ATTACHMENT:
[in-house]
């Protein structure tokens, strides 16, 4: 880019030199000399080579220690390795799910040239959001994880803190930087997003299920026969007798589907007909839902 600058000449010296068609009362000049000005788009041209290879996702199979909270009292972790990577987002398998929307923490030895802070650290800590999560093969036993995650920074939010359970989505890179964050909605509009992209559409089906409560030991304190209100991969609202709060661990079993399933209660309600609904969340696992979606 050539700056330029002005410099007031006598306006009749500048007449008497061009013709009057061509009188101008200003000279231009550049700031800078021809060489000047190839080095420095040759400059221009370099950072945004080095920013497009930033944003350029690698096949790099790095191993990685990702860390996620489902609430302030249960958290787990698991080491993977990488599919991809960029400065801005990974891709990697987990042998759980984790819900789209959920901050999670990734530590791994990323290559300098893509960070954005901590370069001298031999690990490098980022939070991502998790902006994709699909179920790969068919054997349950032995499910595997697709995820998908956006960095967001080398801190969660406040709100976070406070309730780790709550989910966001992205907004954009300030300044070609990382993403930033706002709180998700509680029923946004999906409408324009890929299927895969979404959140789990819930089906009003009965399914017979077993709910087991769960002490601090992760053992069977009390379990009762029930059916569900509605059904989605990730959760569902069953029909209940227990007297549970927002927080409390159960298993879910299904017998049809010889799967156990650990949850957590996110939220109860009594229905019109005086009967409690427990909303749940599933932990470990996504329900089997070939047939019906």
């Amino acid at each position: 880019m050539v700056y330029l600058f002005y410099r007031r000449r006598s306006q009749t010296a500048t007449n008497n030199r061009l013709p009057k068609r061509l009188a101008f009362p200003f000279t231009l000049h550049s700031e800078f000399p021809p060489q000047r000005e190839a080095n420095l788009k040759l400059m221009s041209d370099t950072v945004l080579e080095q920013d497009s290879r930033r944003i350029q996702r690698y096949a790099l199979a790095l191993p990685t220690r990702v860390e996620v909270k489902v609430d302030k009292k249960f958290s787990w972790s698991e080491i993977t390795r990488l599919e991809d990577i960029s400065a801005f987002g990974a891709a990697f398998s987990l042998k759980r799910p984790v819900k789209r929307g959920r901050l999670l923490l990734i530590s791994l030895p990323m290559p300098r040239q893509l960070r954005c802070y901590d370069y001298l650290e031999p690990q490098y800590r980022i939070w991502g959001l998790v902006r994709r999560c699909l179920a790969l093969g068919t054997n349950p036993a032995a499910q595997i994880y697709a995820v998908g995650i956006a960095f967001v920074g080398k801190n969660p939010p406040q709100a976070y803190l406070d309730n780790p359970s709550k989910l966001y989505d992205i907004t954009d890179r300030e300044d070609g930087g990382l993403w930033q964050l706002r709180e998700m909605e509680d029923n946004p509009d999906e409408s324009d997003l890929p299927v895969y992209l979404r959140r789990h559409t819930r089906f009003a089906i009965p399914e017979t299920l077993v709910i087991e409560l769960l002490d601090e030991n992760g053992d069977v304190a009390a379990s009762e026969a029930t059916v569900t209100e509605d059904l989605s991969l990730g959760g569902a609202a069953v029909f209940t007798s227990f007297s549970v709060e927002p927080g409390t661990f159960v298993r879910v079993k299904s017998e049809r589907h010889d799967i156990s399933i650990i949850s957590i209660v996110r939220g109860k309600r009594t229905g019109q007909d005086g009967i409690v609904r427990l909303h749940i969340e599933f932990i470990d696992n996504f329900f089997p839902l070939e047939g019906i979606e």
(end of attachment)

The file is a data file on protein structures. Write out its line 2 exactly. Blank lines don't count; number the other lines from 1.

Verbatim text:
């Protein structure tokens, strides 16, 4: 880019030199000399080579220690390795799910040239959001994880803190930087997003299920026969007798589907007909839902 600058000449010296068609009362000049000005788009041209290879996702199979909270009292972790990577987002398998929307923490030895802070650290800590999560093969036993995650920074939010359970989505890179964050909605509009992209559409089906409560030991304190209100991969609202709060661990079993399933209660309600609904969340696992979606 050539700056330029002005410099007031006598306006009749500048007449008497061009013709009057061509009188101008200003000279231009550049700031800078021809060489000047190839080095420095040759400059221009370099950072945004080095920013497009930033944003350029690698096949790099790095191993990685990702860390996620489902609430302030249960958290787990698991080491993977990488599919991809960029400065801005990974891709990697987990042998759980984790819900789209959920901050999670990734530590791994990323290559300098893509960070954005901590370069001298031999690990490098980022939070991502998790902006994709699909179920790969068919054997349950032995499910595997697709995820998908956006960095967001080398801190969660406040709100976070406070309730780790709550989910966001992205907004954009300030300044070609990382993403930033706002709180998700509680029923946004999906409408324009890929299927895969979404959140789990819930089906009003009965399914017979077993709910087991769960002490601090992760053992069977009390379990009762029930059916569900509605059904989605990730959760569902069953029909209940227990007297549970927002927080409390159960298993879910299904017998049809010889799967156990650990949850957590996110939220109860009594229905019109005086009967409690427990909303749940599933932990470990996504329900089997070939047939019906």